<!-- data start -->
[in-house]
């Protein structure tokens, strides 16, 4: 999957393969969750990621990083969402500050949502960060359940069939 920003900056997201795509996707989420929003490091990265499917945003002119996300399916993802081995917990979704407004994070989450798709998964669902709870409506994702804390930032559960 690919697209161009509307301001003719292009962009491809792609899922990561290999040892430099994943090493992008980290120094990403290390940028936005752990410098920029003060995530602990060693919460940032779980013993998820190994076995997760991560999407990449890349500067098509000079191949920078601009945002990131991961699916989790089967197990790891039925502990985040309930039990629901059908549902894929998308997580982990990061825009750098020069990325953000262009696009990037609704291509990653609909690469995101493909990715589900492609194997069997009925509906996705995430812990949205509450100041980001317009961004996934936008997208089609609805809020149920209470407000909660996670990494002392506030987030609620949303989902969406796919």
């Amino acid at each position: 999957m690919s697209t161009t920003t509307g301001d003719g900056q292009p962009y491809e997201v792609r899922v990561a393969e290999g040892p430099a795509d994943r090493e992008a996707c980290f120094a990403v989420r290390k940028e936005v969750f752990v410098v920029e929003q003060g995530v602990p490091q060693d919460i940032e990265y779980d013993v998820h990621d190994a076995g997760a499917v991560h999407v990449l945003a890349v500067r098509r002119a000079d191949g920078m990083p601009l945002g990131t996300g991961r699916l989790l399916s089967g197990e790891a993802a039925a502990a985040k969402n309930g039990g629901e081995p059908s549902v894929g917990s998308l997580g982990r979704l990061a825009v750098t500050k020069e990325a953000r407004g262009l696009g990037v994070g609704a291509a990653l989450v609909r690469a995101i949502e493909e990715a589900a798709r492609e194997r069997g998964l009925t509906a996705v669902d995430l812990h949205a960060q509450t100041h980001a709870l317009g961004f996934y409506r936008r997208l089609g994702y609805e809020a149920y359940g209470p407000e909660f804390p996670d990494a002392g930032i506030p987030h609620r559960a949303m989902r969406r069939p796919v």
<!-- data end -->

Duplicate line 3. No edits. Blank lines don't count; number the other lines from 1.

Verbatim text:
């Amino acid at each position: 999957m690919s697209t161009t920003t509307g301001d003719g900056q292009p962009y491809e997201v792609r899922v990561a393969e290999g040892p430099a795509d994943r090493e992008a996707c980290f120094a990403v989420r290390k940028e936005v969750f752990v410098v920029e929003q003060g995530v602990p490091q060693d919460i940032e990265y779980d013993v998820h990621d190994a076995g997760a499917v991560h999407v990449l945003a890349v500067r098509r002119a000079d191949g920078m990083p601009l945002g990131t996300g991961r699916l989790l399916s089967g197990e790891a993802a039925a502990a985040k969402n309930g039990g629901e081995p059908s549902v894929g917990s998308l997580g982990r979704l990061a825009v750098t500050k020069e990325a953000r407004g262009l696009g990037v994070g609704a291509a990653l989450v609909r690469a995101i949502e493909e990715a589900a798709r492609e194997r069997g998964l009925t509906a996705v669902d995430l812990h949205a960060q509450t100041h980001a709870l317009g961004f996934y409506r936008r997208l089609g994702y609805e809020a149920y359940g209470p407000e909660f804390p996670d990494a002392g930032i506030p987030h609620r559960a949303m989902r969406r069939p796919v």